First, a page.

Elk Grove's Kyle Ekstrom taps his history with solo debut 'Florescence'

Over the last 17 years, guitarist and songwriter Kyle Ekstrom put in his time honing his craft, learning the business, venturing through different genres and touring with a band. Now 30, he's finally releasing something of his own.

“Florescence,” the Elk Grove Village artist's solo debut released last weekend, is an 11-song album of his personal work that, while solidly alt-rock, bears flourishes from different vibes showcasing Ekstrom's varied experiences in music.

“The songs are about past relationships and stuff like that. You go through life and the things you see and everything,” he said. “I kind of like to be a little bit literal and a little bit vague. When people can see what that story is in the lyrics and what they think the song is about for me, they could be right. And if that resonates with them, then I think that's a good thing.”

Ekstrom said he was first inspired at 13 to start playing music while watching music videos — one by the band Trust Company still stands out in his memory — and he hasn't looked back since his dad bought him his first guitar. But he also acknowledges being successful as a musician is more than just about studying an instrument, and that after all this time he's still discovering new things.

“As I got older, I found out you have to learn how to produce, and it's not gonna all come naturally like you think it would,” he said. “And it's really a big learning experience. Even today, I'm still learning a lot of things.”

Leaning on friends and frequent collaborators Rom (Romel Panganiban) and producer/musician Joe Scaletta of Elmwood Park's Word of Mouth Recordings — both of whom appear frequently on the album — Ekstrom draws inspiration and musical expertise from contacts on both the Chicago-area scene and across the country. He gave a special shoutout to Pacific Northwest singer Darian Renee, whose vocals add a haunting charm to the nostalgia-laced “Papillon,” the part English, part French standout on the album.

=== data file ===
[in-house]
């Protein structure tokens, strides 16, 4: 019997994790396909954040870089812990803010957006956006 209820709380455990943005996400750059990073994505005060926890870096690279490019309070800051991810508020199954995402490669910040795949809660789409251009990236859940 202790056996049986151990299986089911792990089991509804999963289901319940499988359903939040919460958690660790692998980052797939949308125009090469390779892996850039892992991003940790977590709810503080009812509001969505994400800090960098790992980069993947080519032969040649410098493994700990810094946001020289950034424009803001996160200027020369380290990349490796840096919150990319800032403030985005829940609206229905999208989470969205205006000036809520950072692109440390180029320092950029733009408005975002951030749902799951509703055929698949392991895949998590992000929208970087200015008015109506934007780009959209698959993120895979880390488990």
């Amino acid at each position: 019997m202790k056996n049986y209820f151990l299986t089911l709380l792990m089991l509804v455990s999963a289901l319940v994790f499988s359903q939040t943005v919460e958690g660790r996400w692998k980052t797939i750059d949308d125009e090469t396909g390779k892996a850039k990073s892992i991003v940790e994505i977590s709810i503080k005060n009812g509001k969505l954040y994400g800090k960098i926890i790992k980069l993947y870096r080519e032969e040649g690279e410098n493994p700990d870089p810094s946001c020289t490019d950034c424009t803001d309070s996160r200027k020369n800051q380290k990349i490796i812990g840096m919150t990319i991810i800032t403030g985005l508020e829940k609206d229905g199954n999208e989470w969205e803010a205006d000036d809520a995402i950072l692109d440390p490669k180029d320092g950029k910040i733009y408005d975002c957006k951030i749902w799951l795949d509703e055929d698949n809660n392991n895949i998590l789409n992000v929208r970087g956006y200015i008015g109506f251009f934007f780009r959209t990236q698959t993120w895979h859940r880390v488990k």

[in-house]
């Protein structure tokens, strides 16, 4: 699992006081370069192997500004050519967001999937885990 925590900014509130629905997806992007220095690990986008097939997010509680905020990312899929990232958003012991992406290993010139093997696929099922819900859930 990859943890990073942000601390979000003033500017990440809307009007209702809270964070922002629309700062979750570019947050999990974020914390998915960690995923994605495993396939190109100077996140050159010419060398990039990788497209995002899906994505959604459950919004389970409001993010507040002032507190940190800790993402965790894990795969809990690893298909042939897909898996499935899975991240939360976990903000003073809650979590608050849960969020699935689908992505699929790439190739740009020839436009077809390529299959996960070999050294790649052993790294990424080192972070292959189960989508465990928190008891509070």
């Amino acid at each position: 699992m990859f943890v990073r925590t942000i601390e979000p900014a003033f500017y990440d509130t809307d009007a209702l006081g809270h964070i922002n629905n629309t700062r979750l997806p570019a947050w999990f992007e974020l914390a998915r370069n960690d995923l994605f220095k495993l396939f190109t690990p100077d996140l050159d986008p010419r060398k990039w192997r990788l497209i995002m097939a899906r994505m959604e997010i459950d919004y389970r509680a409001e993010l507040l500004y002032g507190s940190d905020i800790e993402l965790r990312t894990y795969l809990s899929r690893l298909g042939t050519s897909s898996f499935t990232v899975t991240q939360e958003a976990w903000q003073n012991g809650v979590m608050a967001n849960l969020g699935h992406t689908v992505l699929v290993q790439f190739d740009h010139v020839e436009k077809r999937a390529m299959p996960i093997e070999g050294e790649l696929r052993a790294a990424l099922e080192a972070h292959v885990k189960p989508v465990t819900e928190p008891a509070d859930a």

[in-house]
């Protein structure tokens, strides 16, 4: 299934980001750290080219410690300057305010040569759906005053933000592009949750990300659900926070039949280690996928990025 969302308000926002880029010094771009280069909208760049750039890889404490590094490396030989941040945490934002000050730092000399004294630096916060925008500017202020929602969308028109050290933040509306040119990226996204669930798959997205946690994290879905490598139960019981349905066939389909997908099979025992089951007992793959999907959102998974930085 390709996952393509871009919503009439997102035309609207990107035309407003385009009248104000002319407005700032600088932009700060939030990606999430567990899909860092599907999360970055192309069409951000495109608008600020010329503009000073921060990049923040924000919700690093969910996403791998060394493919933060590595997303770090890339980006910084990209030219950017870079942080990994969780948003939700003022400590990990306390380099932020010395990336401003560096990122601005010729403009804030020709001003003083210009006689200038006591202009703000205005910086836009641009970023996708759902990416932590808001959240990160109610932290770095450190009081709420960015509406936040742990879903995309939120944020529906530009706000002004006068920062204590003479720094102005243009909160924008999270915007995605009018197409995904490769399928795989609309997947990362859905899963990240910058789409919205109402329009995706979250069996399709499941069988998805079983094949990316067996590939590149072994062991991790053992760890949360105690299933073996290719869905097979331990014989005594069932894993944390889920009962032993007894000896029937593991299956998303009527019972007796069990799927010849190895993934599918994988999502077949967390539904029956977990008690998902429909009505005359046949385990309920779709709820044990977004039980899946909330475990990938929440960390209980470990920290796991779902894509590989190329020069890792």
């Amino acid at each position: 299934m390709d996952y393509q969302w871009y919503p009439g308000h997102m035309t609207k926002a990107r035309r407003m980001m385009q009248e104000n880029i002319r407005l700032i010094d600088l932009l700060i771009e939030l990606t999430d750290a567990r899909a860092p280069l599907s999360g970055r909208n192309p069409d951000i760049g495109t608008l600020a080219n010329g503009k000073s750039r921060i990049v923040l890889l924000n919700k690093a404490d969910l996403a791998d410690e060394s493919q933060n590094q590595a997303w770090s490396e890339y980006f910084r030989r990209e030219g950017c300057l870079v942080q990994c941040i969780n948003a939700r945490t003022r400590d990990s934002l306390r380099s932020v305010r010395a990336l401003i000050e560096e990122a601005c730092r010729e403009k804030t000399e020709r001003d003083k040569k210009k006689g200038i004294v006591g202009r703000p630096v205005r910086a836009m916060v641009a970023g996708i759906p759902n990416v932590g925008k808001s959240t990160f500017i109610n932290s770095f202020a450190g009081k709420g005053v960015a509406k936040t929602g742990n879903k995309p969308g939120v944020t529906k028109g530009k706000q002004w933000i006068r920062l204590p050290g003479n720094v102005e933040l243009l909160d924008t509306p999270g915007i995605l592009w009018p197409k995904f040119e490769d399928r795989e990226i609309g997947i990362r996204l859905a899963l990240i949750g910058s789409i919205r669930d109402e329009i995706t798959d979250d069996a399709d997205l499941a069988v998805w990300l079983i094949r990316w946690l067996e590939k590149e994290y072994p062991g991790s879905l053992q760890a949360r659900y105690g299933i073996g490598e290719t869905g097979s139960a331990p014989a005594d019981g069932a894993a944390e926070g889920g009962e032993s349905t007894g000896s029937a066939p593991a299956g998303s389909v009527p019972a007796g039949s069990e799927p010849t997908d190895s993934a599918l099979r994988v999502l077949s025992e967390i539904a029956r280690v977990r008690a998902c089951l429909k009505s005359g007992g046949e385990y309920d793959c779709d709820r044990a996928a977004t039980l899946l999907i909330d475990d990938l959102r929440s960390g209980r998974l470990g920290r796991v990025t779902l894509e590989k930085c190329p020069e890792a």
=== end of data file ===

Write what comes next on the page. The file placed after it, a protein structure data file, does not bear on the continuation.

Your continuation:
Another catchy track, “You're A Flower, I'm A Weed,” will be appearing on an upcoming movie by Hanala Sagal, who wrote and produced the 2016 Tribeca Film Festival darling “Elvis & Nixon.” Opening that door has led to other soundtrack offers, including an unannounced project he has in the works.

But while writing and recording music has been Ekstrom's focus for the last few years, in part because of the COVID pandemic's effects on the musical landscape around Chicago and the suburbs, he is very excited to get back on stage to connect with audiences now that his big release is out.

“I remember I played a show, and I was playing one of the first songs I wrote. Somebody came up to me after the show, and they were like ‘That was so beautiful with all the meaning behind it,'” he said. “It was about one of my friends who had passed away. And what was interesting was I could tell by the look in their eyes that it was super resonating with them in some sort of way. To me, that's so rewarding.”

With various genres at his fingertips from his musical history, Kyle Ekstrom embellishes his alternative rock album with flourishes evoking different vibes. Courtesy of Sara Svarda
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